In this current age of modern ARFs and painted-in-the-mold airframes, it’s common to see shiny new models at the field every weekend. In most cases however, in the process this leads us to neglect tried-and-true airframes in the corner of our workshop. What happens to these models that were once the star of our fleet? Often they get pushed aside and sadly forgotten.
This was exactly the case for Author Sean McHale’s once proud vintage Bob Violet Models (BVM) Viper. He had acquired it in a state that already had shown evidence of significant age and wear and he added to this wear with my own use of it as an EDF jet. Below is Sean’s comments on how he gave it a first class makeover.
The model just flew too well to simply neglect it, so I felt it deserved some TLC. The ultimate motivation for the overhaul came from another model in my collection, a BVM Bandit, which I flew a lot this past season. Not only does it fly very well, but the color scheme looks sharp and stands out well in any cloud conditions. So with this motivation, it was time to give the Viper some much needed repairs and a new color scheme in the process.
(Above) Here’s the original BVM Viper with old paint scheme.
Where to start?
The first decision: do I just sand the finish, fill, and paint, or take the finish back to the base fiberglass and start over? Since it is EDF powered, I didn’t want to increase the weight more than necessary so I decided to strip the existing finish. This was my first attempt at such a process so there may be easier and quicker methods. Reading the labels on various strippers most had warnings in fine print that they may be harmful for fiberglass surfaces. I ended up using a product called Citristrip found at my local hardware store. While not as aggressive as other strippers, it doesn’t hurt fiberglass surfaces.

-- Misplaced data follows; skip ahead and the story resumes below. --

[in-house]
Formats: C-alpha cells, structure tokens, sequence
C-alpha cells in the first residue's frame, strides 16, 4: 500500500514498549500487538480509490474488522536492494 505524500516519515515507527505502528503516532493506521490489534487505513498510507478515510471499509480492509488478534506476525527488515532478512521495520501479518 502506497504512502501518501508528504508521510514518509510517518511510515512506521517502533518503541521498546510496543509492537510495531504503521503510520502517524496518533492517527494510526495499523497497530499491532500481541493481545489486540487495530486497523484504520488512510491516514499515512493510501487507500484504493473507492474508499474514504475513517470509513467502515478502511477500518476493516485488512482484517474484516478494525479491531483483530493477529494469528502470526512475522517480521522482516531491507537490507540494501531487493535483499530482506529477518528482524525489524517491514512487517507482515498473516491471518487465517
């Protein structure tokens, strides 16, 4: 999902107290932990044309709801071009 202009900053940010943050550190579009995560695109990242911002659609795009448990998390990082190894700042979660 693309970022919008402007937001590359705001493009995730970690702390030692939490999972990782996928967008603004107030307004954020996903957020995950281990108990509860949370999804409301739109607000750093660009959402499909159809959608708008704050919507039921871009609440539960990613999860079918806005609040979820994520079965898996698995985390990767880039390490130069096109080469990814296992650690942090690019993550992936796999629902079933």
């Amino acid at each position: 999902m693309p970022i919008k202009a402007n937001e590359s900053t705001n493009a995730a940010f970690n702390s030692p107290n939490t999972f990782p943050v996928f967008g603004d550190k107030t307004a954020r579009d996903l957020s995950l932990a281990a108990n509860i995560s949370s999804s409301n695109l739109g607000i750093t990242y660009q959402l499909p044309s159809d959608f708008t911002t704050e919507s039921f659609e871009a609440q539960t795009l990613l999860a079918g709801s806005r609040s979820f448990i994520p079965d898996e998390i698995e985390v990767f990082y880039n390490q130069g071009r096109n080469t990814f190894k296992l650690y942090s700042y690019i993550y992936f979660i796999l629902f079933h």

After protecting the work area, the first step is to lather on the Citristrip (gel) and leave it to ‘work’. The label says to leave it on for 30 minutes to 24 hours. As long as it is applied in a thick coating it doesn’t dry out and stop working. Leaving it on longer improved the results. As the stripper does its job, a fair amount of the paint starts to separate from the surface. I’m not sure what sort of paint was originally used on the model, perhaps an automotive 2-part paint or considering its age, perhaps old K&B Hobbypoxy paints, but either way it was tough and persistent. After multiple applications of the stripper the paint gave in and started to come free.